Rep. Maxine Waters (D-Calif.) wants a parental advisory to appear on screen whenever President Donald Trump speaks on television.
“Whenever he appears on TV, there should be a disclaimer that says, ‘This may not be acceptable for children,’” Waters said Wednesday on BET following Trump’s State of the Union address.
What do TV guidelines include?
Television parental advisories are typically issued for programs that include crude, indecent language, extreme violence, and explicit sexual activity.
Waters said she believes the advisory is necessary because of Trump’s "behavior" over the past year. She also claims he is “terrible role model for our children.”
“Trump often works to convince dissatisfied elements in our society that all of their problems are caused by people of color,” she said.
Waters said examples include Trump's comments about the protests that turned violent in Charlottesville, Virginia, in August, along with his alleged "s**thole countries" comments about African nations and Haiti earlier this month.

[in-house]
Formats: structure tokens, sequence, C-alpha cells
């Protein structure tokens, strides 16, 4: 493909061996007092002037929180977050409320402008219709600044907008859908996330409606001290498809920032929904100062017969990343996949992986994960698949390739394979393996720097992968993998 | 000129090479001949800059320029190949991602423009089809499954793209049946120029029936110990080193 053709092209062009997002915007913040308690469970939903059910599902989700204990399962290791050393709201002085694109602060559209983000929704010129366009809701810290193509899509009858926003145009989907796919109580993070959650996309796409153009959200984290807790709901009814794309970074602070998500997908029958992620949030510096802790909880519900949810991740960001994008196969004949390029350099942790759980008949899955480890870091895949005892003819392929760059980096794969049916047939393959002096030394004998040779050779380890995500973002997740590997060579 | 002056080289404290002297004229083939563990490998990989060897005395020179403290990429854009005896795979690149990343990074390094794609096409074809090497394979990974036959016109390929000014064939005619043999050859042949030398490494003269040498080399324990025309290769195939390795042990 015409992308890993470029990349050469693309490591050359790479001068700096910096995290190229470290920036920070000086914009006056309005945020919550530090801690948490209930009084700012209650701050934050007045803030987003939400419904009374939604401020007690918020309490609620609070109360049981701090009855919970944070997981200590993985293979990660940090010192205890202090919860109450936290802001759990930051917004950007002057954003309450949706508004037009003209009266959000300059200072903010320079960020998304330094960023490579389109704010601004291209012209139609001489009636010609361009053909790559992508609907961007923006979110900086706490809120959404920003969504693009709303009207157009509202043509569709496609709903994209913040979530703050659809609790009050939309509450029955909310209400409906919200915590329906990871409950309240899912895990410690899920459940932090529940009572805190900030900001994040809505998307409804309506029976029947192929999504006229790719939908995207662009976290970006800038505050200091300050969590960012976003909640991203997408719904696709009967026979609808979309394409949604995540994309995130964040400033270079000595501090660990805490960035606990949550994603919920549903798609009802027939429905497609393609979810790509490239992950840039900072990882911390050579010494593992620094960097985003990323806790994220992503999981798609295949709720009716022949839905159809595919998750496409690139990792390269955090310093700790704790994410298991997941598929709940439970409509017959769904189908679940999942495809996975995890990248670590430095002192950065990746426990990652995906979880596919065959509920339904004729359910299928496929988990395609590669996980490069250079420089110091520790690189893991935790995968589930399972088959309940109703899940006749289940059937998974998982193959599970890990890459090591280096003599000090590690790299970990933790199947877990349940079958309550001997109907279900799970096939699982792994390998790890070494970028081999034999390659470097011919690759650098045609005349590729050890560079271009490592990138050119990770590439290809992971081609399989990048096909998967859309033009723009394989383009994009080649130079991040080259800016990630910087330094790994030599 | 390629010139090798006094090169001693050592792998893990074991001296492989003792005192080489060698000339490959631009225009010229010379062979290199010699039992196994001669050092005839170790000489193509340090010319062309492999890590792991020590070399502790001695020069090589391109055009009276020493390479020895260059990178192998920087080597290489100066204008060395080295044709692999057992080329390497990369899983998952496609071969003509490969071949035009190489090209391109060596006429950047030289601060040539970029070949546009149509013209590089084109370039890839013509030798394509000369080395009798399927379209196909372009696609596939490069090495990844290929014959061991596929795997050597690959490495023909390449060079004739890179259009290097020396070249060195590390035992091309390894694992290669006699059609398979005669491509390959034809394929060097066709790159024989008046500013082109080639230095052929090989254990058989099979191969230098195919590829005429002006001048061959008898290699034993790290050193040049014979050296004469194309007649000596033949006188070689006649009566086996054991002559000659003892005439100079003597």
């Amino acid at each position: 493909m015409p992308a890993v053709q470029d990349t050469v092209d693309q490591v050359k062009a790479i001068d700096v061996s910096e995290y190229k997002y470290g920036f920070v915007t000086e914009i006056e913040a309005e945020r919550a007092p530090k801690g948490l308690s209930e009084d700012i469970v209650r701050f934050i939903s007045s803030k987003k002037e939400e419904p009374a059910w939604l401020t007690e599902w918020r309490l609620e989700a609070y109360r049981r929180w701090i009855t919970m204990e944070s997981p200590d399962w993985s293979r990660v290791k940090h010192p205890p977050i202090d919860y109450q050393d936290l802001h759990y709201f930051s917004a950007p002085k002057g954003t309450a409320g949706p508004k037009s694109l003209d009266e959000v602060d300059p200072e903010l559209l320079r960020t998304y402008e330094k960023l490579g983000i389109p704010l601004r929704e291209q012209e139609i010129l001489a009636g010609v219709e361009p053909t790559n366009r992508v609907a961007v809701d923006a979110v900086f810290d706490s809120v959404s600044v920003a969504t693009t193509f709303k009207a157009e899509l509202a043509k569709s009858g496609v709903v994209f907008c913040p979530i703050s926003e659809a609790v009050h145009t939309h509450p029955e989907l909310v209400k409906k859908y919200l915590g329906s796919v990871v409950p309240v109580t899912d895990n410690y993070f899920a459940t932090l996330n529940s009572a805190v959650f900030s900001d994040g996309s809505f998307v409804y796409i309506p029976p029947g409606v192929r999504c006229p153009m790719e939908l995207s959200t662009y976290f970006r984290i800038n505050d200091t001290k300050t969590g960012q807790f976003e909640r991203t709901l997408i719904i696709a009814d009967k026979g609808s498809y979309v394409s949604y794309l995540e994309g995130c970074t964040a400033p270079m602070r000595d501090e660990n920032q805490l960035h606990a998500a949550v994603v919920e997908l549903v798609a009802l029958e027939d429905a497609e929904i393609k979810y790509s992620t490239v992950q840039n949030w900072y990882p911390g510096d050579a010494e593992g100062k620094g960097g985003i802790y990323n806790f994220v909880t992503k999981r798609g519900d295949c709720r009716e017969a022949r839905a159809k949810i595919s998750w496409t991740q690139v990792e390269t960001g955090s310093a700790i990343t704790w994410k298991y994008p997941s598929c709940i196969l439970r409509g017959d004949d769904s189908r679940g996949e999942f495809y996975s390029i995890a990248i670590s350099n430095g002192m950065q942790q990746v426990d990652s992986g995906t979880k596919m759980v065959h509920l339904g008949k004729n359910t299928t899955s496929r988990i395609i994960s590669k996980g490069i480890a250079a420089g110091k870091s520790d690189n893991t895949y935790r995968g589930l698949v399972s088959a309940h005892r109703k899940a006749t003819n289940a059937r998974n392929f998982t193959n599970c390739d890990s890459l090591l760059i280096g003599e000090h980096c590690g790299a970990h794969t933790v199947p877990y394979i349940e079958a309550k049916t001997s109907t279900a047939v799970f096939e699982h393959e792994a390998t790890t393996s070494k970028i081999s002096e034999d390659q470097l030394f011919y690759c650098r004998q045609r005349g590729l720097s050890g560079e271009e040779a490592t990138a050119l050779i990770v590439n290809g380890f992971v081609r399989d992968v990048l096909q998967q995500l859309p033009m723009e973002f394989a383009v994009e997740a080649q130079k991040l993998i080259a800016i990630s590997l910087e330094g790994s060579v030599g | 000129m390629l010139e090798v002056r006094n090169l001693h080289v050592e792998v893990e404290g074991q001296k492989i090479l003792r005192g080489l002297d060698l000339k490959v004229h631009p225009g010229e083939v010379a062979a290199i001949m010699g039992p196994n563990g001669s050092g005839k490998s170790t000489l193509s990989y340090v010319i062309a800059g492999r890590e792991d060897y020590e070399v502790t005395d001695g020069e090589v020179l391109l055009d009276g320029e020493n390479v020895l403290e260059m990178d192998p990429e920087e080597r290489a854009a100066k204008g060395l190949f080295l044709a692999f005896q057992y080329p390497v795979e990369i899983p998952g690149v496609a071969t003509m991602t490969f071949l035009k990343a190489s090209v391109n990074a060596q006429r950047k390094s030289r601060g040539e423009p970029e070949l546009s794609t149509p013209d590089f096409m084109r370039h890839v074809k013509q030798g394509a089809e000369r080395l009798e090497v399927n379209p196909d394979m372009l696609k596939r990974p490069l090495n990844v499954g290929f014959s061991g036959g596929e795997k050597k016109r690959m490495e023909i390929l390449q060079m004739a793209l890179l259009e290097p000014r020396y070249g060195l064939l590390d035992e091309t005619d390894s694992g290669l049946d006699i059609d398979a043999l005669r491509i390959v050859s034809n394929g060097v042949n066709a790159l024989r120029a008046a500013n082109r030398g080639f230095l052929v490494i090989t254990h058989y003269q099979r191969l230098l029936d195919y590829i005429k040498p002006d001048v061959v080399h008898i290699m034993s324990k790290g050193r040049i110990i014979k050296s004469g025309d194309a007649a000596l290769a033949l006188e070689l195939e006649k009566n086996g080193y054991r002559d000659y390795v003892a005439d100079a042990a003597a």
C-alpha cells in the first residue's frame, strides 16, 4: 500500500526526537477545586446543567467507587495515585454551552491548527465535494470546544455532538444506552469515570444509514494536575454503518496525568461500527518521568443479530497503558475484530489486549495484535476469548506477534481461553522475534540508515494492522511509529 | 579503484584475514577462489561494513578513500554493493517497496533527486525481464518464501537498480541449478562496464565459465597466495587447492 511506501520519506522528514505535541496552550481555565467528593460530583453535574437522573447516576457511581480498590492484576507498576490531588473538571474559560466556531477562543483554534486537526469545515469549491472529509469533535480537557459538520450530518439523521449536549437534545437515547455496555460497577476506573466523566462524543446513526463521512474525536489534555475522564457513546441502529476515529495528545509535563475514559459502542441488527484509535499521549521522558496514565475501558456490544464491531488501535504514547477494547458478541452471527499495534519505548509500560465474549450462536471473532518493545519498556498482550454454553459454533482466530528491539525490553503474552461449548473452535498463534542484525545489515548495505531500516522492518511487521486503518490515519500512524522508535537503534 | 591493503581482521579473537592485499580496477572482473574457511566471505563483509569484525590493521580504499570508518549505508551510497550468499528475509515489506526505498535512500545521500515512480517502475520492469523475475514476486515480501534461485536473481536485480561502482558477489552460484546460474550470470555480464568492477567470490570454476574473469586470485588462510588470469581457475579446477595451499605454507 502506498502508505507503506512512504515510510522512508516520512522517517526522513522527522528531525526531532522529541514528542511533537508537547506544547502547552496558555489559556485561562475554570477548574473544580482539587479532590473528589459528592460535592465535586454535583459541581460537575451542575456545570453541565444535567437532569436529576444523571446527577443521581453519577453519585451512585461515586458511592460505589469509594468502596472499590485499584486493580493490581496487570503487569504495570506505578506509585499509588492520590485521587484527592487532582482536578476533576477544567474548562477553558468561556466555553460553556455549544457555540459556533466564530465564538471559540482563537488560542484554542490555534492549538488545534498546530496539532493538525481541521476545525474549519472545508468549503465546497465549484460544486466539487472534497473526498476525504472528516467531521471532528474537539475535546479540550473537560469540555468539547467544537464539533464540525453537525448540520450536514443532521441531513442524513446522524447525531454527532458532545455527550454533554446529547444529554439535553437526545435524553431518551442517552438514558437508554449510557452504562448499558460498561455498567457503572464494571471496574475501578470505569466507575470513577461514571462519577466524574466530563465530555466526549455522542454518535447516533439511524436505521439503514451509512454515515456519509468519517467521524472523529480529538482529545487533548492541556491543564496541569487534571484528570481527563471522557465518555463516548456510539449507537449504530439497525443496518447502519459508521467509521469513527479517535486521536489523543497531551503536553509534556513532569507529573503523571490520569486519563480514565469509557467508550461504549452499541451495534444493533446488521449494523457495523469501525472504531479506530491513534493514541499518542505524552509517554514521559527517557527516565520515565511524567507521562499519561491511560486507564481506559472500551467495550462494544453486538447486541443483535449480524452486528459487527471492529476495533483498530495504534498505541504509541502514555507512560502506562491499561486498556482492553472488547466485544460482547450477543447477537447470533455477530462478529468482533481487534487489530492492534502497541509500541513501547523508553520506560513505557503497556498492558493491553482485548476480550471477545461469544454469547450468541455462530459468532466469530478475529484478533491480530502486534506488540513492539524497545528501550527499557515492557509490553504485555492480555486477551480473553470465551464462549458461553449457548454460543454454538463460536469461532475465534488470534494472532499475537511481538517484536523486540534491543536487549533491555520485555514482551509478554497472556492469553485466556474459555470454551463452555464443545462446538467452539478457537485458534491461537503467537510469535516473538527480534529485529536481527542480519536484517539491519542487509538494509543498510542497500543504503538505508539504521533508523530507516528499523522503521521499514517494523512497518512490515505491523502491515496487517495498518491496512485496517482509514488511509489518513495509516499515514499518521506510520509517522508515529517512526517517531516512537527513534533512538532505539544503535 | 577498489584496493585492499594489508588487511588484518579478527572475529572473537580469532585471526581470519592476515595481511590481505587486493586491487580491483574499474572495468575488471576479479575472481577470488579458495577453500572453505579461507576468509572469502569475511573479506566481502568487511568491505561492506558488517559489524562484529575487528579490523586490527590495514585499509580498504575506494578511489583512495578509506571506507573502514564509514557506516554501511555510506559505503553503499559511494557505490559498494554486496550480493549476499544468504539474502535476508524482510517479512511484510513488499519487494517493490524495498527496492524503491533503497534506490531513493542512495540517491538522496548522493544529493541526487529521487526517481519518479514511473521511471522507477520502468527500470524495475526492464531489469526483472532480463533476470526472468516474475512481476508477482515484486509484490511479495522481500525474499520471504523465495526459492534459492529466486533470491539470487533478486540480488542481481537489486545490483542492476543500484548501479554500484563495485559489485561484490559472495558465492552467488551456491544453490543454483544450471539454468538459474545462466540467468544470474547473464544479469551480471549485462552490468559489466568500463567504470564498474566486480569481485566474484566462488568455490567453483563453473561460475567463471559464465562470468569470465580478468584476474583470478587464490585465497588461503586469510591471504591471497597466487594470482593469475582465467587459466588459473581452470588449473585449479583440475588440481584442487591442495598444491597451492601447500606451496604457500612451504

“One speech cannot and does not make Donald Trump presidential," Waters said. "He’s not presidential and he never will be presidential. He claims that he’s bringing people together but make no mistake, he is a dangerous, unprincipled, divisive, and shameful racist."
What did other Democrats say?
Waters was not the only Democrat to level harsh criticism against the Trump administration. Prior to Trump's speech, other Democrats bemoaned what they call his stance on Muslims, transgender people, and the working class.
Rep. Joe Kennedy (D-Mass.) said during the Democratic response to the president's address that Americans should reject the "chaos" of the Trump era and instead support the Democrats' vision of "better deal for all who call this country home."
Kennedy said Trump and Republicans have given average Americans "one false choice after another," while the wealthiest people become the biggest winners.
Other key issues for Democrats are a minimum wage, paid leave for employees and affordable child care, Kennedy said.
Rep. Jim Himes (D-Conn.) said that most economic factors have been strong “for eight years,” although few have enjoyed the benefits.
"The fact is that the economy still isn't good enough for too many people," he said during a State of the Union response for the moderate New Demcorats. "Not everyone has opportunity to earn a good life for them and their family. And policies which put health insurance out of reach, or which deliver huge tax relief to families that can afford to pass $20 million to their children, make things worse, not better.”